Report: Sanders campaign told DNC of data issue months ago
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Bernie SandersBernard (Bernie) SandersSchumer: Franken should resign Franken resignation could upend Minnesota races Avalanche of Democratic senators say Franken should resign MORE's campaign says it notified the Democratic National Committee months ago of glitches in the party’s voter file that made sensitive information available to rivals, well before Sanders fired a staffer who accessed information from front-runner Hillary ClintonHillary Diane Rodham ClintonGrassley blasts Democrats over unwillingness to probe Clinton GOP lawmakers cite new allegations of political bias in FBI Top intel Dem: Trump Jr. refused to answer questions about Trump Tower discussions with father MORE’s campaign, according to a report by ABC News

Michael Briggs, a Sanders campaign spokesman, told ABC News that the “vendor who runs the DNC's voter file program continues to make serious errors”  and that the “the firewall between the data of different Democratic campaigns” has failed “on more than one occasion.” 

“Our campaign months ago alerted the DNC to the fact that campaign data was being made available to other campaigns. At that time our campaign did not run to the media, relying instead on assurances from the vendor," Sanders campaign spokesman Michael Briggs told ABC News.

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But the DNC this week suspended the Sanders campaign’s access to the data after learning that a campaign staffer accessed Clinton campaign information. 

Briggs said the firewall went down again on Wednesday and that it fired the staffer after he “accessed some modeling data from another campaign.” 

“That behavior is unacceptable and that staffer was immediately fired,” Briggs said to the network in a statement.

All three Democratic candidates have access to the DNC’s voter file. It acts as a two-way street, allowing candidates to rely on the party’s data to help target voters while also sharing campaign specific data with the party. While the party is able to see the master file, candidates are not supposed to be able to access data obtained by their rivals.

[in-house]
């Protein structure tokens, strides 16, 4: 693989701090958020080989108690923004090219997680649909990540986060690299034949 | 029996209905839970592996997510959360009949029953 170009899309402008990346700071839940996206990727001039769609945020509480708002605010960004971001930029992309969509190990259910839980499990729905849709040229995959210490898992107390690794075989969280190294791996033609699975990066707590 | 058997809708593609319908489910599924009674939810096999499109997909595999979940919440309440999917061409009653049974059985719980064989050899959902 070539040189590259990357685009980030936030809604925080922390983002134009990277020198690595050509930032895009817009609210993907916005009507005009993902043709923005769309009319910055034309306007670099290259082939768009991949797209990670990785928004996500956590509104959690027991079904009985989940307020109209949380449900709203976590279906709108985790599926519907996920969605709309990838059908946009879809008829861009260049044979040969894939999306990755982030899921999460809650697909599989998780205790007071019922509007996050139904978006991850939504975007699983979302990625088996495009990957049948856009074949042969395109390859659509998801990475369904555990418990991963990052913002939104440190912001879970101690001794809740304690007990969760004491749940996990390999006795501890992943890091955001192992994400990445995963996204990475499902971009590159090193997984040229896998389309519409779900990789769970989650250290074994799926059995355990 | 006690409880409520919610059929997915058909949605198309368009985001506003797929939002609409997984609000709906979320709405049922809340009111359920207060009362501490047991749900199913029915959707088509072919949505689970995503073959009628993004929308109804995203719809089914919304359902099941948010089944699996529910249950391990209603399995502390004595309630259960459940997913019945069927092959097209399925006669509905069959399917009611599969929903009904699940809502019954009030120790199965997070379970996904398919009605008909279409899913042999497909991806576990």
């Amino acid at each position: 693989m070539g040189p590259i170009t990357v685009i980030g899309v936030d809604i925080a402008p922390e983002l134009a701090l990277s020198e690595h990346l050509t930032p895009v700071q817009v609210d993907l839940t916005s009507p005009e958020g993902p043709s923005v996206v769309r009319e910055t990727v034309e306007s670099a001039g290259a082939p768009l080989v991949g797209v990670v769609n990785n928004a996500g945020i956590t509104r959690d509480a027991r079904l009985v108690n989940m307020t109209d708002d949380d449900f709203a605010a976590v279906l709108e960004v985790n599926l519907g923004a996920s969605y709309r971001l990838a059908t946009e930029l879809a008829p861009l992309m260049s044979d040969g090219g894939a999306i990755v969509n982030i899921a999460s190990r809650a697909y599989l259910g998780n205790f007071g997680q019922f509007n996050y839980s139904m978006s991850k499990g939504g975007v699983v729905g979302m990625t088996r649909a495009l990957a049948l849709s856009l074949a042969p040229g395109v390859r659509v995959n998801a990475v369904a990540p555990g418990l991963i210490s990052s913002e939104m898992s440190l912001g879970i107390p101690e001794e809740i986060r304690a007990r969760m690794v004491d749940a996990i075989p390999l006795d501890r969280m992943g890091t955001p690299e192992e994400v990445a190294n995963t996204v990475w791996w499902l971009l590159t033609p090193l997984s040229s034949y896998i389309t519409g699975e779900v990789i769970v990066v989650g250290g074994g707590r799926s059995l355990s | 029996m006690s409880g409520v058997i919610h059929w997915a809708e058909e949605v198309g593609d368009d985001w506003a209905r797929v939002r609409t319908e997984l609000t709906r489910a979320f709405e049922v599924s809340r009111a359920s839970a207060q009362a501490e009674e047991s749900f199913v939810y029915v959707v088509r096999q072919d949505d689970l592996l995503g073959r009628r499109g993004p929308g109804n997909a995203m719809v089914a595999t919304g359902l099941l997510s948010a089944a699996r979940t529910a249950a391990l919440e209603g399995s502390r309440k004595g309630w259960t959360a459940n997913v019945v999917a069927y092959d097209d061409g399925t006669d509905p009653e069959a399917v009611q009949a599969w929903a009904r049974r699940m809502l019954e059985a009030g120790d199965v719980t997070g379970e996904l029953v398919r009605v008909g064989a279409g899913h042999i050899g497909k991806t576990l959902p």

DNC Chairwoman Debbie Wasserman Schultz in an email obtained by The Hill on Friday adds more details on the situation and the party’s reaction. It says that the Sanders campaign had access to “voter targeting data” from Clinton’s campaign for about 45 minutes, emphasizing that no financial, donor or volunteer data was exposed. 

The letter adds that the error did not lead to any public exposure of the data, only between the campaigns, and that the DNC’s vendor is investigating what went wrong and if anyone else had improperly accessed the data. 

It also lays out the stipulations for Sanders to regain access to the voter file: “until the DNC is provided with a full accounting of whether or not this information was used and the way in which it was disposed.”

Josh Uretsky, the fired Sanders staffer, told ABC News in an interview that his actions were not nefarious and that he had tried to investigate the failure while being sure to leave a record of his actions to prove his honest motives. 

“The breach was in no way our fault. I saw it and attempted to investigate and attempted to do it in a transparent manner,” he told the network, adding that he does not believe the campaign took any data or tried to “gain anything out of it. 

“We saw a security breach and we tried to assess it and understand it…I knew full well that I was creating a record that the administrators could see.”

While the Sanders campaign is downplaying the revelation, a person familiar with the breach told The Associated Press that campaign staffers saved information and searched Clinton’s information 25 times. 

Democracy for America, the major progressive group that endorsed Sanders on Thursday, panned the DNC’s decision in a statement.

"The Democratic National Committee's decision to attack the campaign that figured out the problem, rather than go after the vendor that made the mistake, is profoundly damaging to the party's Democratic process,” Charles Chamberlain, the executive director for Democracy for America, said. 

“DNC leaders should immediately reverse this disturbing decision before the committee does even more to bring its neutrality in the race for President into question."